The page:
Crypto mortgages are the most recent evidence of digital coins’ growing significance in the US real estate industry, with property buyers and lenders alike adopting the volatile currency to underpin physical asset transactions.
Fannie Mae began allowing borrowers to use cryptocurrency for down payments last year. Digital currencies are being accepted as deposits on condos in new buildings being built in IT hotspots like Miami. Earlier this year, a property in Tampa, Florida, was even sold as an NFT.
Milo Credit is another Miami-based firm looking to tap into the growing pool of crypto devotees looking to diversify their portfolio while keeping their tokens. Milo’s home loans are a unique offering. Borrowers pledge their digital assets as security instead of simply paying for property with tokens, with no down payment required. This allows holders to keep their coins while avoiding capital gains taxes and theoretically profit from increased token and real estate values. It also increases risk by financing purchases with a volatile asset at a time when the hot US real estate market is slowing due to the sharpest rise in borrowing costs in decades.
According to CEO Josip Rupena, Milo hopes to make such loans a large business by pooling them and selling them to banks, asset managers, and insurance firms, as well as maybe offering them as bonds in a securitization. The novel has already piqued the interest of Wall Street’s financial engine.
The financial engine of Wall Street is already looking into the revolutionary mortgages. Steve Blevit, a lawyer at law firm Sidley Austin who specialises in financing exotic assets, said, “We’ve advised on various situations involving the origination of loans backed by crypto and NFTs for ultimate securitization and related concepts.” “This area is generating a lot of interest, and we expect it to grow into a new asset class.”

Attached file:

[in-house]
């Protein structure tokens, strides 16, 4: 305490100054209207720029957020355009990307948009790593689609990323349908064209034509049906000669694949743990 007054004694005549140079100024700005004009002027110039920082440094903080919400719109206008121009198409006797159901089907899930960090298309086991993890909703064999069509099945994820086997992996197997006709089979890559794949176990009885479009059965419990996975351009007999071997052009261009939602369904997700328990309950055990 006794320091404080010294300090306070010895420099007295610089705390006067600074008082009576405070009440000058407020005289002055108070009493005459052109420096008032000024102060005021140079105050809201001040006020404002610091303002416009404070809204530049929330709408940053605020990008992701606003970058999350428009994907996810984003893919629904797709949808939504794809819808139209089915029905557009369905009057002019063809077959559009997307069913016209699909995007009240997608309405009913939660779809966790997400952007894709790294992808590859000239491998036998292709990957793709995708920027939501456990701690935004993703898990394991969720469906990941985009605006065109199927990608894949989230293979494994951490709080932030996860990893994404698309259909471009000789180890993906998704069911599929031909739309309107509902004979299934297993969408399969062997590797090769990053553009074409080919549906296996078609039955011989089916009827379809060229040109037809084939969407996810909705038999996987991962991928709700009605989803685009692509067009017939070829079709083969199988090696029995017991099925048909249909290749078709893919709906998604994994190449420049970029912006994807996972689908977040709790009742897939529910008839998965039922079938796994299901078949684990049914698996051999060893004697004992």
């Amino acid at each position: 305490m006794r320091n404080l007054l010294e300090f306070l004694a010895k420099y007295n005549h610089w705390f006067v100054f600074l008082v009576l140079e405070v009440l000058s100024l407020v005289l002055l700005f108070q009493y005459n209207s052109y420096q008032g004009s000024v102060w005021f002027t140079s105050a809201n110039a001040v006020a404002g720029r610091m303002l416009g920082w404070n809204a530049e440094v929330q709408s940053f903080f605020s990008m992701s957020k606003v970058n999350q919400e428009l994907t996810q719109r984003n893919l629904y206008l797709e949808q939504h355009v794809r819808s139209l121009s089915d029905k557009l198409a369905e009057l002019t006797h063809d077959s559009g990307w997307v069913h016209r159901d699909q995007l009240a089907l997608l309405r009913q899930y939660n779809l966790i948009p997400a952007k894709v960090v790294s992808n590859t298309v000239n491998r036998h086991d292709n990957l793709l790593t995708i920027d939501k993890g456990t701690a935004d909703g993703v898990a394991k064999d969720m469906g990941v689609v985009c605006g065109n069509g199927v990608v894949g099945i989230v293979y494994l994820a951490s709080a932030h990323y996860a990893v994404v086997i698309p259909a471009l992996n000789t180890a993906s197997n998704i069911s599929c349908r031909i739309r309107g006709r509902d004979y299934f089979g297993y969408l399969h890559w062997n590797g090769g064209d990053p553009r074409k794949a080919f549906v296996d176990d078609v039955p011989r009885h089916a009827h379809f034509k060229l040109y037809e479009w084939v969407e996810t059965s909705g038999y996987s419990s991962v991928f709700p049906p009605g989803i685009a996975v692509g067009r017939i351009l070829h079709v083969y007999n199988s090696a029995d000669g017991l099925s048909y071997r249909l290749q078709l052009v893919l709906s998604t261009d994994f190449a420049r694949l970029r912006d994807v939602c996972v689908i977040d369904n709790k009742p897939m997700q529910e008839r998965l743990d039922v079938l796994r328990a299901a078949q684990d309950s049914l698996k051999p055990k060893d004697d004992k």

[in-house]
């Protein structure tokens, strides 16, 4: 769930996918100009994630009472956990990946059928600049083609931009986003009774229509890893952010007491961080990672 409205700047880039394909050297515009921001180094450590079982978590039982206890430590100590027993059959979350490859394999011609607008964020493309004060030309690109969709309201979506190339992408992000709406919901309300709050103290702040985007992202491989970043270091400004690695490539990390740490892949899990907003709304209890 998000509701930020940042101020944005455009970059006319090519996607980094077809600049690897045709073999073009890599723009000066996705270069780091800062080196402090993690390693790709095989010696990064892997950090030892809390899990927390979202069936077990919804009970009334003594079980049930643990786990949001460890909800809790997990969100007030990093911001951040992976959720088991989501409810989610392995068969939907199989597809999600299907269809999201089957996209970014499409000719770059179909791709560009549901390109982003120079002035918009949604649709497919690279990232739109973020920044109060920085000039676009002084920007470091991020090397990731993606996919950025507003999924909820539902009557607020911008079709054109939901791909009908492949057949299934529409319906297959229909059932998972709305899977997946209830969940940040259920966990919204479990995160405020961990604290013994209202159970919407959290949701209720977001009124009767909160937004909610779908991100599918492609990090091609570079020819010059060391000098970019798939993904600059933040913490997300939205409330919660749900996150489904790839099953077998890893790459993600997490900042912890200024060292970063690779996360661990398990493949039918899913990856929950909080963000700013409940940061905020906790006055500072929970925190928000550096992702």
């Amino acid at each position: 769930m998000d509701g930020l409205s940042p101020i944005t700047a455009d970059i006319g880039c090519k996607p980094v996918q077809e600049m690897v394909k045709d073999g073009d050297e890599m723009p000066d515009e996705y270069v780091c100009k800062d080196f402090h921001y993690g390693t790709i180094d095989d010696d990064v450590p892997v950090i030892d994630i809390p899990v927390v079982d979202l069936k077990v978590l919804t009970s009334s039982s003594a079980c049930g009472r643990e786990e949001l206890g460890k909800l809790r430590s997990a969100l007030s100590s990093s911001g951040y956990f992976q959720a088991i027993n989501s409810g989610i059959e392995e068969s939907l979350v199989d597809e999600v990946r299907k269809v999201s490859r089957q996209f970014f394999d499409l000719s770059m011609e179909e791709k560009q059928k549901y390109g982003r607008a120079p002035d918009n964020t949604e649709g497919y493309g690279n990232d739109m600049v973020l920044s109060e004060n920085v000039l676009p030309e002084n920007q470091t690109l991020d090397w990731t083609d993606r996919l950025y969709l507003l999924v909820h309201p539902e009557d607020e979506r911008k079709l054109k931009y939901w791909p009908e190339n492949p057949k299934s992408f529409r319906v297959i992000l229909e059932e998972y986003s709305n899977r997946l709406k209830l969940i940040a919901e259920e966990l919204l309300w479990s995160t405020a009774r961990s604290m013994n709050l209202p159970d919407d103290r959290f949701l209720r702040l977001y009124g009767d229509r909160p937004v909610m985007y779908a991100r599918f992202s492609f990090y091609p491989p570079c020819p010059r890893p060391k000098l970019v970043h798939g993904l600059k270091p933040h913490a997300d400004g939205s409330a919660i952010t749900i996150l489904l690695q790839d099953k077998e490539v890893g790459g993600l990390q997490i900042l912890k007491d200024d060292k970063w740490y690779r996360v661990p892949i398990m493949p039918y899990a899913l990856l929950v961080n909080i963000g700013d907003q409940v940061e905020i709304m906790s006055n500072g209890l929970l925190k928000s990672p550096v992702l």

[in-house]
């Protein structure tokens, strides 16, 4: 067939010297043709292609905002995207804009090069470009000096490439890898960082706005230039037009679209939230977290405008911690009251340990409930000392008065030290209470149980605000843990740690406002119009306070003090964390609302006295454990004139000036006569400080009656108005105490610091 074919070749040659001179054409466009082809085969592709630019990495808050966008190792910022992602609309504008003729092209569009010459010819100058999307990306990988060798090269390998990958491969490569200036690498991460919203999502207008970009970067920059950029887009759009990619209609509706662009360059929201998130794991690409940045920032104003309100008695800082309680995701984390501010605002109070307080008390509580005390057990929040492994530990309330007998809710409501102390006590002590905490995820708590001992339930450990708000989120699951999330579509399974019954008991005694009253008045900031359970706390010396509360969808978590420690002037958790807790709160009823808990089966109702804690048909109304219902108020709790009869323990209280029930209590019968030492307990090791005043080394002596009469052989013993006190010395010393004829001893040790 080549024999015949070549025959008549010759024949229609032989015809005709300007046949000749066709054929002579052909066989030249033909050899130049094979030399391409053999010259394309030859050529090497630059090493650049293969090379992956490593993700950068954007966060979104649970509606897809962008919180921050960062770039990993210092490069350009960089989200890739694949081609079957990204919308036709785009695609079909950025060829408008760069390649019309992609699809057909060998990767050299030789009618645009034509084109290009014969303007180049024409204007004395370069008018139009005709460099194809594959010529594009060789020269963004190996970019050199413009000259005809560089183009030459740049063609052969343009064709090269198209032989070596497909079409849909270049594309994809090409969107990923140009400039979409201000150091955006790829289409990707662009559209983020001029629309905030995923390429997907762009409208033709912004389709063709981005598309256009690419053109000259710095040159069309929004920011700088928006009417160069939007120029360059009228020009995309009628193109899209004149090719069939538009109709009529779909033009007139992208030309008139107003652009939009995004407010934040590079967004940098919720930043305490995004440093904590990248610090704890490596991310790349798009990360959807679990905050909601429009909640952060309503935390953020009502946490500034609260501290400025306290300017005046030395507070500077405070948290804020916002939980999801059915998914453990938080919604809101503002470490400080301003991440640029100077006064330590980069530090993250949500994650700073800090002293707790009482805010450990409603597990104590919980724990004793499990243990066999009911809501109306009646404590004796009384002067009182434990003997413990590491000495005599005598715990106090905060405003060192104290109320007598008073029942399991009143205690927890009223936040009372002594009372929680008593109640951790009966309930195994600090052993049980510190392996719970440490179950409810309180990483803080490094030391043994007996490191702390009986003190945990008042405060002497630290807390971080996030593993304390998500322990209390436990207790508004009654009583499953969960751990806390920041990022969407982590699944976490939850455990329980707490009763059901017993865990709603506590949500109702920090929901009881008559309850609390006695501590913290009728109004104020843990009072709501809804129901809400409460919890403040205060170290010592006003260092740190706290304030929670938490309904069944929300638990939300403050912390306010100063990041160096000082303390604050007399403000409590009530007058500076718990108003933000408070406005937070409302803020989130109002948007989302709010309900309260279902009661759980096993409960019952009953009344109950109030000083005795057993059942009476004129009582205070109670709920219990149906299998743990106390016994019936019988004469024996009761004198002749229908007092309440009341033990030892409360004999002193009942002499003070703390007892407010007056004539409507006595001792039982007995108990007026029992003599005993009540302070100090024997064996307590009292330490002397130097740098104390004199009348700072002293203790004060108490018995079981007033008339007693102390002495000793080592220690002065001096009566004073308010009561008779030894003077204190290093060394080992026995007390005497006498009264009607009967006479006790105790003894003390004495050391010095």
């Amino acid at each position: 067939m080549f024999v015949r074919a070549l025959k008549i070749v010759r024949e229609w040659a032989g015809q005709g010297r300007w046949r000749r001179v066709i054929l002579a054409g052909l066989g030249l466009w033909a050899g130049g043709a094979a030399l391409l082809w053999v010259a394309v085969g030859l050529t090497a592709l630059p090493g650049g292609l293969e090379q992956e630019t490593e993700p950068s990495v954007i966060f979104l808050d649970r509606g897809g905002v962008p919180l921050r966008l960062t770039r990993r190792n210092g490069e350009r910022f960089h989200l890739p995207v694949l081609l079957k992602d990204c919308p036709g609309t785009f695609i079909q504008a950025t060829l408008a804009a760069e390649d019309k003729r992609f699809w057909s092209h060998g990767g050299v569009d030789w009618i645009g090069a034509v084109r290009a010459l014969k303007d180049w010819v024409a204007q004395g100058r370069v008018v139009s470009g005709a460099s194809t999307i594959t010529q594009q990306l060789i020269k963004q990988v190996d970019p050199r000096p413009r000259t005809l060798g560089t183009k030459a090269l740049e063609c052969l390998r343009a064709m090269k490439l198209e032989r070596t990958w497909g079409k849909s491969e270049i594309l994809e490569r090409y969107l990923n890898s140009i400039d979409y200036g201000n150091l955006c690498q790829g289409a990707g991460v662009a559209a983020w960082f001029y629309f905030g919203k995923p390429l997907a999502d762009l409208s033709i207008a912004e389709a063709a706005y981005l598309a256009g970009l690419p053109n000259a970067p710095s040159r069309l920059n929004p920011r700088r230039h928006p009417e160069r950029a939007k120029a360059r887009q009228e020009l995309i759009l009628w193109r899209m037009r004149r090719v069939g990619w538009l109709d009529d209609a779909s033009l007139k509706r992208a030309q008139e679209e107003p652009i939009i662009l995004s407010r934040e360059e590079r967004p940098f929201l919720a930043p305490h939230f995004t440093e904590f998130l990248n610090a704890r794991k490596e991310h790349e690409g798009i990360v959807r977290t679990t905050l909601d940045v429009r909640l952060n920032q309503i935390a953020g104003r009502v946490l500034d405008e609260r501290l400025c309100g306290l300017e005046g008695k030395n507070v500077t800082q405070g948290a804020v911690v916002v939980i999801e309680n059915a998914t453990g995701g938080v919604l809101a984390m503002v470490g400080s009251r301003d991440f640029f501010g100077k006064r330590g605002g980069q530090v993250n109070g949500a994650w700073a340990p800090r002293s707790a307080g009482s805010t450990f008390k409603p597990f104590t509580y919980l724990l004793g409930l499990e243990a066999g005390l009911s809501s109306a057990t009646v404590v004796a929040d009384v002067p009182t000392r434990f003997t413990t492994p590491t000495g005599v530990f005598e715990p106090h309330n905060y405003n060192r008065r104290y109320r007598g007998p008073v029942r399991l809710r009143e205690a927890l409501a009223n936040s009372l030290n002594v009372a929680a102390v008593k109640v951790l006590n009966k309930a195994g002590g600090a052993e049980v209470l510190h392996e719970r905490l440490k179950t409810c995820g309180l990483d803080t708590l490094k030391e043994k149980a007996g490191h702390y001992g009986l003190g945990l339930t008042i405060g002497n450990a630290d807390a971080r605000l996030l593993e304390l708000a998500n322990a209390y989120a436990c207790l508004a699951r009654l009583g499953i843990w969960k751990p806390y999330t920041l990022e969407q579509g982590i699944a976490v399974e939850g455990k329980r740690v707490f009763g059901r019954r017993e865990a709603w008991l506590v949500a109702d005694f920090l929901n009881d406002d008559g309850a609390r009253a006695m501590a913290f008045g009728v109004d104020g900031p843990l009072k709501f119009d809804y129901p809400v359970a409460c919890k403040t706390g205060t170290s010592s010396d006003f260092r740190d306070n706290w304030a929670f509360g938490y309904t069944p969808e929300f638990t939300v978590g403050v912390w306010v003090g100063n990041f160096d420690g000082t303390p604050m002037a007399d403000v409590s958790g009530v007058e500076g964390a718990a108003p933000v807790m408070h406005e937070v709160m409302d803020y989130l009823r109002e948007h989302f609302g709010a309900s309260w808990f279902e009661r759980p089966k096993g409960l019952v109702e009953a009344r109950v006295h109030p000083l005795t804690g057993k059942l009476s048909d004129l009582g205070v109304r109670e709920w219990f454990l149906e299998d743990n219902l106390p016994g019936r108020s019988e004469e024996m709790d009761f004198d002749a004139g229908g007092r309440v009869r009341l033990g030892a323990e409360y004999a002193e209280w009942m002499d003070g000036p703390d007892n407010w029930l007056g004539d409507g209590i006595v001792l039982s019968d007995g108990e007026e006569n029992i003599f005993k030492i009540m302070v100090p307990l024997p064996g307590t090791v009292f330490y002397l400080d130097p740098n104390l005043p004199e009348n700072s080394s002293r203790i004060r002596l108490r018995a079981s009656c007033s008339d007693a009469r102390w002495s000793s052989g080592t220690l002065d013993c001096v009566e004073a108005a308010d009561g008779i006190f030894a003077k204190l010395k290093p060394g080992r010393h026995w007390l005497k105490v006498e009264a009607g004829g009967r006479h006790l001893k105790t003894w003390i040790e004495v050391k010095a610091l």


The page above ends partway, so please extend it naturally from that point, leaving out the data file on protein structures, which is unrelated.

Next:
Until now, those with substantial crypto holdings who didn’t want to sell had to rely on organisations like BlockFi, which provides collateralized loans that can be used to purchase real estate. Unchained Capital, situated in Austin, Texas, offers three-year loans with interest rates as high as 14%. Milo, which began originating house loans for non-US nationals in 2019, now offers a product that resembles a typical mortgage. If the company’s wait list of over 8,000 customers eager to buy property in regions like Texas, California, and New York is any indicator, its crypto offering could outperform its US$100 million in foreign national loans.
In the last 30 days, the business has given pre-approval letters on mortgages worth US$340 million. Milo just obtained US$17 million in Series A funding from M13, a venture capital firm, to assist drive its expansion. Rupena added, “We’re going to develop this and make it bigger.” “In addition to mortgages, Milo will try to provide other long-term solutions to folks with crypto money.” It’s the kind of ambitious goal that’s sweeping the crypto economy and Milo’s hometown of Miami, where the decentralised finance culture is quickly taking hold. Bored Ape NFTs, who gained mainstream appeal thanks to Snoop Dogg and Justin Bieber, hang out on building facades and telephone poles in the city’s Wynwood neighbourhood. Between old warehouses destined to be inundated by employees of Blockchain.com and MoonPay, cranes dot the skyline.
Even while the value of digital assets has expanded over the last decade, reaching almost US$2 trillion, breaking into the decades-old, highly regulated mortgage market remains a major hurdle. Skeptics point to the volatility of cryptocurrencies: Bitcoin notably gained 305% in 2020, but is now down more than 40% from its all-time high. Ether and other altcoins have also seen significant price drops. Government authorities have also raised concern about the lack of regulatory monitoring and surveillance that can lead to fraud and other issues with cryptocurrency. Supporters are adamant, claiming that the tokens will establish their worth over time. Since the end of 2019, Bitcoin has increased by about 500%.